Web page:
COLUMBUS, Ohio (WCMH) — The consensus was they tasted like pumpkin seeds, and there was no getting past the texture of wings and tiny legs.

But a couple of crunches, a swallow, and a swig of water, and you’re ready for the next forkful.

Dr. David Shetlar, Professor Emeritus at the Ohio State University, and artist and forager Simon La Bozetta met on Wednesday with NBC4i’s digital reporter Cynthia Rosi at Highbanks Metro Park.

Dr. Shetlar brought ingredients from his garden: garlic ramps, snow peas, and sage fried up with a tablespoon of bacon fat, and another of butter. But the star of the show was cicadas that he’d gathered in Delaware County off of Winter Road a few days before, newly-emerged, and popped into the freezer for storage.

“My normal preference is to get rid of the wings,” said Dr. Shetlar. “The other thing is if you’ll notice all of these…are females. They are full of eggs. The eggs have lipids and carbohydrates in them. What I’ve got is a female with a packet of lipid and carbohydrate in her, and then her thorax is where all the muscles are, those are the proteins.”

A bit of crunch, a bit of wing…hey, is that a leg between my teeth? But for people worried about allergies to cicadas, Dr. Shetlar has a word of advice.

“As a biologist, shellfish to me are oysters, clams, the mollusks. But for some reason people consider shellfish also to be shrimp and lobsters. No, those are two different fila of organisms. The proteins in their meats are very different. It’s generally the proteins that you’re allergic to. ..if you are allergic to lobsters and shrimp, these are arthropods, and lobsters and shrimps are arthropods, so they could have similar proteins.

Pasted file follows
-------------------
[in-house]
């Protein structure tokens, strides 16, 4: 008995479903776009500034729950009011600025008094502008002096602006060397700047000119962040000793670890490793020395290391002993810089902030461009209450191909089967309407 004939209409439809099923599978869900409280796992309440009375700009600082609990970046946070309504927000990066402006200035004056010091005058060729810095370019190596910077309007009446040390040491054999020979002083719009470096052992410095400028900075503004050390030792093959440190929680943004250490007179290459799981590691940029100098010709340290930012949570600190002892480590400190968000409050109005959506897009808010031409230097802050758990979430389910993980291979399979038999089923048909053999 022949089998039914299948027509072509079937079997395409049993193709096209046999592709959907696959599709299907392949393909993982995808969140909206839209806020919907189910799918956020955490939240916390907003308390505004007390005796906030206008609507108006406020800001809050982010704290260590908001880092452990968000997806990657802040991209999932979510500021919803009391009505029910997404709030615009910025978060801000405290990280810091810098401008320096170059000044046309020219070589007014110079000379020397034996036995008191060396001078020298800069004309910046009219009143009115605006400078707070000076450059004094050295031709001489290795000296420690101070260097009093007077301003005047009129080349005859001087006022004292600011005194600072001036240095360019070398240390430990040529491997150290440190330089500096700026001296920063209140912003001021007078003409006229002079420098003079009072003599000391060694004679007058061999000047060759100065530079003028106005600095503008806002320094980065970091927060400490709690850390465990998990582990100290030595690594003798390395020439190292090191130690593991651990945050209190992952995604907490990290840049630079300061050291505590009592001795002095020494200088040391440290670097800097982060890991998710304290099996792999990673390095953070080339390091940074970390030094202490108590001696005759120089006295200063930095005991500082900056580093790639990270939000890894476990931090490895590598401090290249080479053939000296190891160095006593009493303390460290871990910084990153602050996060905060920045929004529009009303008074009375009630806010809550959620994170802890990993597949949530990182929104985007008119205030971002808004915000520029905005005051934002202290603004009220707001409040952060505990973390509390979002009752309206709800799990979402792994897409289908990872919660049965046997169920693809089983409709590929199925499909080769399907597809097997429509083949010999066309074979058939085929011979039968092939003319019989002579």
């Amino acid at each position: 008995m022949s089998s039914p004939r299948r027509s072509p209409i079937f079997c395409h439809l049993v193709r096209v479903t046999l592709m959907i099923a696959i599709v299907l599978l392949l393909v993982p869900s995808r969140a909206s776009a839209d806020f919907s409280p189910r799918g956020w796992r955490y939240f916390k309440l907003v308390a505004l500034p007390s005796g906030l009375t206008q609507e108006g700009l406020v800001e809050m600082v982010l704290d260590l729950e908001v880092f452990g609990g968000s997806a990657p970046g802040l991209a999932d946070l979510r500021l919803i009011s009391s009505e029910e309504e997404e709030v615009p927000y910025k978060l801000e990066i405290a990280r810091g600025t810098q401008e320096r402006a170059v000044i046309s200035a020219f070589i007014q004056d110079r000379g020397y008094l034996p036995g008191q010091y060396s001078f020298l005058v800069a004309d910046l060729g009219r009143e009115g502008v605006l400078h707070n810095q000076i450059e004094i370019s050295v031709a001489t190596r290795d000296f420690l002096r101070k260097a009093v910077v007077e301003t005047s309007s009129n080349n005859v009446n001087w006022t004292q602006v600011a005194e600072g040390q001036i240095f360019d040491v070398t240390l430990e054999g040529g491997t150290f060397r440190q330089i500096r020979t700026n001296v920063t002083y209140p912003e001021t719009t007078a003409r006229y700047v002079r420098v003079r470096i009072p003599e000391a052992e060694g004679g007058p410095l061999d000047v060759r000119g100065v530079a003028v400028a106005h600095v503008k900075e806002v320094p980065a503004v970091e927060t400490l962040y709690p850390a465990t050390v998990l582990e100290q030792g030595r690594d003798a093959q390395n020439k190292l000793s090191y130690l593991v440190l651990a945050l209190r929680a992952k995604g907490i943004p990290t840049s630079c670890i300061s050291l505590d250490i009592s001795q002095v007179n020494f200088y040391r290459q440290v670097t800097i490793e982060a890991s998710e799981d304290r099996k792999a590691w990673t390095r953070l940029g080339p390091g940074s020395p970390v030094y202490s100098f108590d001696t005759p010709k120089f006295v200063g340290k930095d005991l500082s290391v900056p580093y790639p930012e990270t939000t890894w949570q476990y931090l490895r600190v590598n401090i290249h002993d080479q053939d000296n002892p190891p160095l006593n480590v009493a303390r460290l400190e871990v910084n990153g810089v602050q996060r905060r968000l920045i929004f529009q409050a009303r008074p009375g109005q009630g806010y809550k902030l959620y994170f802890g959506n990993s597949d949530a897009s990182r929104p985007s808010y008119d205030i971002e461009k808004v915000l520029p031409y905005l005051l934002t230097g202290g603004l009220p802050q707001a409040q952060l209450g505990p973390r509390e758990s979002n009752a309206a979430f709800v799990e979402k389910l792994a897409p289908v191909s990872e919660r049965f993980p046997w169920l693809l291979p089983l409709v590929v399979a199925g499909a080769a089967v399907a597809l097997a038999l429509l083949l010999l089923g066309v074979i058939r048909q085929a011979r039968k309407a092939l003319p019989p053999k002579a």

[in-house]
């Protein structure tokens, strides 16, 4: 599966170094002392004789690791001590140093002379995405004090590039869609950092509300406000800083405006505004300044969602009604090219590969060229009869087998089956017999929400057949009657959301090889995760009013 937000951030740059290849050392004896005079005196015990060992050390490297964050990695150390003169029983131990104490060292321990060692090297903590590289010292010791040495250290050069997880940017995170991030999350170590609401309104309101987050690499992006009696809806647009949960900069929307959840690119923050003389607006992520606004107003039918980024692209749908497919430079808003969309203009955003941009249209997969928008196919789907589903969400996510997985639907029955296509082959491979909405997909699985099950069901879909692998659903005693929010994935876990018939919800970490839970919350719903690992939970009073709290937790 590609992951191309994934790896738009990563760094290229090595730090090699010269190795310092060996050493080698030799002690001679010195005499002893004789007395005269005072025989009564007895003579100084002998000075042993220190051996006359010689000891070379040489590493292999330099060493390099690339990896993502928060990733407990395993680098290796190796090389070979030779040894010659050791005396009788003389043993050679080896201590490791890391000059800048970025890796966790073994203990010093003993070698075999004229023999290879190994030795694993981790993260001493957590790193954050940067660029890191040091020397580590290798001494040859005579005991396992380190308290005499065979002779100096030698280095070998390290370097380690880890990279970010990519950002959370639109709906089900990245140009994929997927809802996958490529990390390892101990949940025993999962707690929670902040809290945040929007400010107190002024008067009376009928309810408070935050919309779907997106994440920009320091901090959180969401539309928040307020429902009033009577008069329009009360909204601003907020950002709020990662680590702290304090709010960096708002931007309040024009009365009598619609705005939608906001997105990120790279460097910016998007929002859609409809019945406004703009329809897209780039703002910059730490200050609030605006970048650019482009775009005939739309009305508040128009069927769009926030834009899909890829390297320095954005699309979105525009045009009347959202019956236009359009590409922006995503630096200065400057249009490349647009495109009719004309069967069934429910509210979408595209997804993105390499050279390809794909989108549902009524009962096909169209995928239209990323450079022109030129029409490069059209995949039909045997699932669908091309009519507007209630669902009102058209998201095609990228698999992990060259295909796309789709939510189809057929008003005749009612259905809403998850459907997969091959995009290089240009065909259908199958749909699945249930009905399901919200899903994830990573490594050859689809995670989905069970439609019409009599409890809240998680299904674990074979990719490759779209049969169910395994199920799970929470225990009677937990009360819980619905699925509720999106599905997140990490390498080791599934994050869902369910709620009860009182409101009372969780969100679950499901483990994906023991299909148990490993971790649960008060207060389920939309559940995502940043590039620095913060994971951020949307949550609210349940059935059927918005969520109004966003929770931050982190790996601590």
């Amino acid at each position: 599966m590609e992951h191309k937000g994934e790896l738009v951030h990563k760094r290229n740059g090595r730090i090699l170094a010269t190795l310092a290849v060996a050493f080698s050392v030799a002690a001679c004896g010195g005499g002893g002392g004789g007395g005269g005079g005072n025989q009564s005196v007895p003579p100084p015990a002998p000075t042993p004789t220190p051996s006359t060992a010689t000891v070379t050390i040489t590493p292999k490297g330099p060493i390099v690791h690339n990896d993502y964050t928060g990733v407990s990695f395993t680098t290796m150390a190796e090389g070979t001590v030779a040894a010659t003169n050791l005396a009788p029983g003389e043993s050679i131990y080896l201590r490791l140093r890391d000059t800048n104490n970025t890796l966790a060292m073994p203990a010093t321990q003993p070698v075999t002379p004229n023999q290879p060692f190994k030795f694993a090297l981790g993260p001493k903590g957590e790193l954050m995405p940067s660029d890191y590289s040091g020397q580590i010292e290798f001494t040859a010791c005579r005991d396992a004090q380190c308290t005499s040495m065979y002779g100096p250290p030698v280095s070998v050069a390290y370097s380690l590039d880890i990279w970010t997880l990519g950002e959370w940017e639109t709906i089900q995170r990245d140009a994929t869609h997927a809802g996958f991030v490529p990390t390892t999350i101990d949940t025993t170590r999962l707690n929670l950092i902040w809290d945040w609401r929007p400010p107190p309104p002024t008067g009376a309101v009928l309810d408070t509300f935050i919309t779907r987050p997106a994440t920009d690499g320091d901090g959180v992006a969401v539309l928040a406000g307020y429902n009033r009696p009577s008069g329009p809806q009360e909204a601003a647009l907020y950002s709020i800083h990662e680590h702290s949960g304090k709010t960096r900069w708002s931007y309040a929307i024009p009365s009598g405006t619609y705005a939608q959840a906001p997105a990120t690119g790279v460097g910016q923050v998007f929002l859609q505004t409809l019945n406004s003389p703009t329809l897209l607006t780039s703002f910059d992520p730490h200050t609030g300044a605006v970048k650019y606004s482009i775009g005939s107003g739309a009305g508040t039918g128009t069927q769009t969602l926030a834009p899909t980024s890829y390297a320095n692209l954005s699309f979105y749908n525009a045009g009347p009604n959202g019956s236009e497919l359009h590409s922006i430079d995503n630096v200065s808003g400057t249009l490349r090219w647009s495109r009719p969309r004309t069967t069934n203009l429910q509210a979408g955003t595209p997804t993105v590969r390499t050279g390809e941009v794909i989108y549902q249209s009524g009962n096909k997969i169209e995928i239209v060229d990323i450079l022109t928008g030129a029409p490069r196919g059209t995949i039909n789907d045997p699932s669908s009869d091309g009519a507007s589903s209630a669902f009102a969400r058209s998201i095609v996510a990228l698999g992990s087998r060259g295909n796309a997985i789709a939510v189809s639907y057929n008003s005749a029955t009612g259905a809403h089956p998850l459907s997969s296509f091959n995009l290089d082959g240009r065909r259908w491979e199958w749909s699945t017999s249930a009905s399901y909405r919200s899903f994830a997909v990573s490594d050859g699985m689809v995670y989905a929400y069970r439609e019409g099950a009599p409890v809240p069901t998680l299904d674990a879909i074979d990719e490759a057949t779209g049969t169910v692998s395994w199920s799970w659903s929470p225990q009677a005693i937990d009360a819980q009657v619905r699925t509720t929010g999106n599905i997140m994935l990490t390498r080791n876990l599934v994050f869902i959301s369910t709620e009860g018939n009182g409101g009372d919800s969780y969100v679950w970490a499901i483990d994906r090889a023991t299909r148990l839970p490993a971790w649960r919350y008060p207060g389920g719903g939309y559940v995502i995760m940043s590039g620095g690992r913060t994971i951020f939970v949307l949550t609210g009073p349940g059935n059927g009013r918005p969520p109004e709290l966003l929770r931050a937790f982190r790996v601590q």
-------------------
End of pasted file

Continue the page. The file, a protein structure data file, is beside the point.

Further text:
“Go light, take only a bite,” Dr. Shetlar said.

Forager Simon thought mushrooms would go well with the dish. “I forage for a lot of wild mushrooms. chicken of the woods, or oyster mushrooms. We have five different kinds of oyster mushrooms in our area. Any of them would go really well with that.”

Always be aware when foraging, particularly for mushrooms, to take someone with many years of successful foraging experience. There are no labels for poisonous items in the woods, and beginners can be fooled by lookalikes with life-threatening results.

Cicada Fettuccine:

Heat 1 tablespoon butter, 1 tablespoon bacon fat to frying temperature. Fry in the pan with garlic, diced garlic scapes. Add a half cup of snow peas, cut into thirds. When the garlic is fragrant, add about 30 cicadas, and stir.

When the vegetables are al dente, add half a jar of pasta Alfredo sauce. Coat thoroughly. Add one cup of cooked fettuccine. Serves three as a side dish, two as a main dish.

Allergy warning: Some people who are allergic to the shrimp family may also have a cicada allergy, so those people should avoid eating cicadas.

Buon Appetite!